of this function, subject to the constraints of the force and moment equations and limits on muscle force, results in a solution for the muscular load sharing. The previous article2r presented the theoretical basis for an optimization method which incorporates physiological constraints into the prediction of muscular forces. In the present paper, this method is used to develop an analytical model of the knee joint to predict muscle forces during isokinetic exercise. The features of this model are presented and comparisons are made between several optimal criteria. EXPERIMENTAL PROCEDURES Subjects The right knee of five male subjects was used for this study. The age of the participants was 27 + 2 (mean & S.D.) years. They weighed 81 + 13 kg, and had a height of 178 + 5 cm. To be included in the study, the subjects had to have no previous surgery and no history of knee disorders. Examinations revealed stable ligaments with a full range of knee motion symmetric with the other side, no effusions, and no generalized ligamentous laxity in any of the subjects. Radiographic examinations confirmed the clinical findings. Equipment Triaxial electrogoniometer. Angular displacement of the knee was measured with a triaxial electrogoniometer (Fig. 1). The triaxial electrogoniometer has been used in the measurement of three-dimensional rotations of the lower extremity joints during gait. lo Experimental and theoretical justifications have been performed with satisfactory results.9v’0The device consists of three precision, miniature, rotational potentiometers mounted in a gimbal mechanism, joined to record the angular excursions in three planes according to the gyroscopic mechanism. This is the special property of the triaxial goniometer which proves threedimensional angular motion in terms of the unique Eulerian angles without sequence dependence. The potentiometer cluster was aligned with the knee axis of rotation by a
K. R. KAUFMANet ul.
Fig. I. Experimental setup. The subject was seated on a bench which was inclined backward 15” from the horizontal. A triaxial electrogoniometer was mounted on the subject’s knee to measure the three-dimensional motion of the lower limb. A Cybex II isokinetic dynamometer was used to provide a load. A load cell was placed on the Cybex arm to measure the three orthogonal force components acting on the shank. physical therapist familiar with the test equipment. Selfaligning mechanisms and instrument mounting guides were utilized to minimize error due to improper placement. Normal cross-talk due to external placement of the device and the non-colinear alignment of the axes of rotation was corrected mathematically.9 The goniometer was strapped to the upper and lower limb segments with elastic straps and, with a mass of only 85g, did not inhibit free movement. The decision was made to utilize a triaxial electrogoniometer affixed to the leg since the position of the knee cannot be assumed to remain constant relative to the rotational axis of the Cybex isokinetic dynamometer. Movement of the knee relative to the Cybex machine would result in measurement errors of joint orientation if the goniometer of the Cybex d~~ometer had been utilized in this study. The position of the electrogoniometer relative to the knee remained constant since it was attached directly to the leg by elastic straps (Fig. I). Accordingly, utilization of the three degrees of freedom electrogoniometer reduced motion measurement errors in this study. Three-component load cell. The torque measurements recorded by the Cybex dynamometer were not used for data analysis. The Cybex machine was simply used to provide an isokinetic movement. In order to increase the accuracy of the moment measurements, a custom-designed load cell was developed for this project (NK Biotechnical Engineering, Minneapolis, MN). This device was attached to the arm of the Cybex machine and accurately measured the applied force on the shank about three orthogonal axes (Fig. 1). The load cell was calibrated using a loading device traceable to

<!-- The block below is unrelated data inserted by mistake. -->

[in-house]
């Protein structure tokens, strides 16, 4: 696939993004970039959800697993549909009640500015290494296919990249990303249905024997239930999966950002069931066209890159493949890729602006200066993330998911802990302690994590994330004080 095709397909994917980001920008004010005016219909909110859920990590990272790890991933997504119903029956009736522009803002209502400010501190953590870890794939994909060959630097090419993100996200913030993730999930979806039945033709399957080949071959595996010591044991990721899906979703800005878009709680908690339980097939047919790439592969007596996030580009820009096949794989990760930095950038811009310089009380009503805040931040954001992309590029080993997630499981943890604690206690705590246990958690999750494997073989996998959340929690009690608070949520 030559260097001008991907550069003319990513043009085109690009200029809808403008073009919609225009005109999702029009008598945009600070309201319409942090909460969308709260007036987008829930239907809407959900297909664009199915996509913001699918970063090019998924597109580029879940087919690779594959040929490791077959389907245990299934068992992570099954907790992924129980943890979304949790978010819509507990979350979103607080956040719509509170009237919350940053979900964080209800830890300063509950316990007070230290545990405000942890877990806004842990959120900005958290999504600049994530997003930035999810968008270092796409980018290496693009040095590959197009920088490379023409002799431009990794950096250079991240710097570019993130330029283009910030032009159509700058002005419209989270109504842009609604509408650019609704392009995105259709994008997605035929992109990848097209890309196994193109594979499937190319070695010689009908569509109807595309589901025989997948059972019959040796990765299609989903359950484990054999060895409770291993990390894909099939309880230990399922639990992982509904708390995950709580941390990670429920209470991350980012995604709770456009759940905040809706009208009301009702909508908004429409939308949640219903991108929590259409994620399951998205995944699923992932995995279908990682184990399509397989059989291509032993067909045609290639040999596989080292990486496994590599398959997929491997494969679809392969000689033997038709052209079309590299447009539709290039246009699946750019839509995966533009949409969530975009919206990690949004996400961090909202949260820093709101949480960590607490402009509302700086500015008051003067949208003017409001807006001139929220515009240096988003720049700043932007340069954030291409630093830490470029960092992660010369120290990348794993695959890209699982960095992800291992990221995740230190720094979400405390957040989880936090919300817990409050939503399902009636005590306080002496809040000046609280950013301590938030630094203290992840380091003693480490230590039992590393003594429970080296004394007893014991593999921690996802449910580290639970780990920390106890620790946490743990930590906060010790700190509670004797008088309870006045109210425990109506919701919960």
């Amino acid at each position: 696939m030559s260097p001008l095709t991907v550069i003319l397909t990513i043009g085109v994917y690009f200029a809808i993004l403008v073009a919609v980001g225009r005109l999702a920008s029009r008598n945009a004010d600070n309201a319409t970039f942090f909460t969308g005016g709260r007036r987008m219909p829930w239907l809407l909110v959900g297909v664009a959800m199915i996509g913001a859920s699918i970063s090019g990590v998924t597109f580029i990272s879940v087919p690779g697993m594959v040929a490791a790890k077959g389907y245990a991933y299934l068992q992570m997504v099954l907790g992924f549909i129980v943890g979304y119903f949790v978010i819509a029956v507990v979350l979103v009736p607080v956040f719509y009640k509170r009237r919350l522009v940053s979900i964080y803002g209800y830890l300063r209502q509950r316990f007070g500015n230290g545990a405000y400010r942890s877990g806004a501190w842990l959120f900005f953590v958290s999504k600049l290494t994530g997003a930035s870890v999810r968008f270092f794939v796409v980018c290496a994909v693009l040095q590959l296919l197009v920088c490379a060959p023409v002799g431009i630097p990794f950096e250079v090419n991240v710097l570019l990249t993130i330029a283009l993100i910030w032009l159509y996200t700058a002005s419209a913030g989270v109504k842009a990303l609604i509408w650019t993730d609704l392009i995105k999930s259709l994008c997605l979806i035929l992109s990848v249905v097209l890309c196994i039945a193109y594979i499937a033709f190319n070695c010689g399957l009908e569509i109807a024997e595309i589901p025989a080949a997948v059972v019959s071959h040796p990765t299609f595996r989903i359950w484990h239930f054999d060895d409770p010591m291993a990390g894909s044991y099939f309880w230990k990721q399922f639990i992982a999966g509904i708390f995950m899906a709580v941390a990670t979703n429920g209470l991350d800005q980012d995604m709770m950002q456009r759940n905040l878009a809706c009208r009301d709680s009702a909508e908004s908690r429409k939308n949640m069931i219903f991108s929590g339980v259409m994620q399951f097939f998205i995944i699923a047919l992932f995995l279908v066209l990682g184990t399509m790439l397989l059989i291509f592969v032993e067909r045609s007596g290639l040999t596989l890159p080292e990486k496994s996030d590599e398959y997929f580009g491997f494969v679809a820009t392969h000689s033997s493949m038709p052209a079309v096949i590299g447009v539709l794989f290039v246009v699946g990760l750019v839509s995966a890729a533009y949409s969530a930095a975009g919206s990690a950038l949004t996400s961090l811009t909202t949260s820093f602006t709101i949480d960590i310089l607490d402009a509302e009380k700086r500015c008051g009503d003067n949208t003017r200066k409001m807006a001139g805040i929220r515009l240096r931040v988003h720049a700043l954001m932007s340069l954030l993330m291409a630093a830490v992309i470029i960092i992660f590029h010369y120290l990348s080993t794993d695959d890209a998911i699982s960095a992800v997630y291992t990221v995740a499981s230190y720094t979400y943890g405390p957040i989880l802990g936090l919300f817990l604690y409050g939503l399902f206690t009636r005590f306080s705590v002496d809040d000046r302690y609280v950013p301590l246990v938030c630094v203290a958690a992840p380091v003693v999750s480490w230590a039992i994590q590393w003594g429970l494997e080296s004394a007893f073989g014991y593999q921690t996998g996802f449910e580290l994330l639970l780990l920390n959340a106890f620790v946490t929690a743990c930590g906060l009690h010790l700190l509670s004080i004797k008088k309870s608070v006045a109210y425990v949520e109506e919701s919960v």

the National Bureau of Standards. The calibration scheme was linear with the output signal proportional to the applied load. The resolution of the load cell was 50.4N with a nonlinearity of ~0.3% F.S. and a hysterisis of